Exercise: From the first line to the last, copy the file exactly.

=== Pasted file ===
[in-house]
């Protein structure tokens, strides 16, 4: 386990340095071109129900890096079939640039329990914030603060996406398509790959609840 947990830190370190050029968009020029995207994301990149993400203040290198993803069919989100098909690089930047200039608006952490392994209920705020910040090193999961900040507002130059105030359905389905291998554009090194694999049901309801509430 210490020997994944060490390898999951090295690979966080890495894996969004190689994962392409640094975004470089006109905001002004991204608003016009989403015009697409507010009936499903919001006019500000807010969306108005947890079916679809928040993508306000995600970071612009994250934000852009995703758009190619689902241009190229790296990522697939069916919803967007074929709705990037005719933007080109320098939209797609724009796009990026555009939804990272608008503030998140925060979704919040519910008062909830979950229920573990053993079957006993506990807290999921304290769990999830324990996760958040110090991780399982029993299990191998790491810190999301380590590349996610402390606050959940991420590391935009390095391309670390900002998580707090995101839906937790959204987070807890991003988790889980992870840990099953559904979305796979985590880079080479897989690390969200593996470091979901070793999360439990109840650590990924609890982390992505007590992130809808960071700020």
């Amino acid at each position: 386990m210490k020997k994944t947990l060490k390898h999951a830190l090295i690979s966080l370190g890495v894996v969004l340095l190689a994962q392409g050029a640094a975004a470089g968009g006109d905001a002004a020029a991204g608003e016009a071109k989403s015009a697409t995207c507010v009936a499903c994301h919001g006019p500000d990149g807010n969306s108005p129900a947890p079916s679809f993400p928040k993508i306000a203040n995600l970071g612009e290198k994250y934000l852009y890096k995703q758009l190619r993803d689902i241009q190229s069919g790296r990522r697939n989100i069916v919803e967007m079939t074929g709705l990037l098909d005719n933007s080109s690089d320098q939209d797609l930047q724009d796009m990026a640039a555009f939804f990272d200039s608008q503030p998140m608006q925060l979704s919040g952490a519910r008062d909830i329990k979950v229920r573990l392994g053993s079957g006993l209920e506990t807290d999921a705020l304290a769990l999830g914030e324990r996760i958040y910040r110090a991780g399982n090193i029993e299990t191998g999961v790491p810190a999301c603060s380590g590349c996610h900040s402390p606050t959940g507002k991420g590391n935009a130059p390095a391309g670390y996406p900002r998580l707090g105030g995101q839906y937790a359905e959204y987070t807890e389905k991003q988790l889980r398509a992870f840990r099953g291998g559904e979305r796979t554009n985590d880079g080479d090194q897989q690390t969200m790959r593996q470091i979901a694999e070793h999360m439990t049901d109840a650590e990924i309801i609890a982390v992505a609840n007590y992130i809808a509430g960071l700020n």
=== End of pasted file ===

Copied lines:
[in-house]
């Protein structure tokens, strides 16, 4: 386990340095071109129900890096079939640039329990914030603060996406398509790959609840 947990830190370190050029968009020029995207994301990149993400203040290198993803069919989100098909690089930047200039608006952490392994209920705020910040090193999961900040507002130059105030359905389905291998554009090194694999049901309801509430 210490020997994944060490390898999951090295690979966080890495894996969004190689994962392409640094975004470089006109905001002004991204608003016009989403015009697409507010009936499903919001006019500000807010969306108005947890079916679809928040993508306000995600970071612009994250934000852009995703758009190619689902241009190229790296990522697939069916919803967007074929709705990037005719933007080109320098939209797609724009796009990026555009939804990272608008503030998140925060979704919040519910008062909830979950229920573990053993079957006993506990807290999921304290769990999830324990996760958040110090991780399982029993299990191998790491810190999301380590590349996610402390606050959940991420590391935009390095391309670390900002998580707090995101839906937790959204987070807890991003988790889980992870840990099953559904979305796979985590880079080479897989690390969200593996470091979901070793999360439990109840650590990924609890982390992505007590992130809808960071700020």
């Amino acid at each position: 386990m210490k020997k994944t947990l060490k390898h999951a830190l090295i690979s966080l370190g890495v894996v969004l340095l190689a994962q392409g050029a640094a975004a470089g968009g006109d905001a002004a020029a991204g608003e016009a071109k989403s015009a697409t995207c507010v009936a499903c994301h919001g006019p500000d990149g807010n969306s108005p129900a947890p079916s679809f993400p928040k993508i306000a203040n995600l970071g612009e290198k994250y934000l852009y890096k995703q758009l190619r993803d689902i241009q190229s069919g790296r990522r697939n989100i069916v919803e967007m079939t074929g709705l990037l098909d005719n933007s080109s690089d320098q939209d797609l930047q724009d796009m990026a640039a555009f939804f990272d200039s608008q503030p998140m608006q925060l979704s919040g952490a519910r008062d909830i329990k979950v229920r573990l392994g053993s079957g006993l209920e506990t807290d999921a705020l304290a769990l999830g914030e324990r996760i958040y910040r110090a991780g399982n090193i029993e299990t191998g999961v790491p810190a999301c603060s380590g590349c996610h900040s402390p606050t959940g507002k991420g590391n935009a130059p390095a391309g670390y996406p900002r998580l707090g105030g995101q839906y937790a359905e959204y987070t807890e389905k991003q988790l889980r398509a992870f840990r099953g291998g559904e979305r796979t554009n985590d880079g080479d090194q897989q690390t969200m790959r593996q470091i979901a694999e070793h999360m439990t049901d109840a650590e990924i309801i609890a982390v992505a609840n007590y992130i809808a509430g960071l700020n």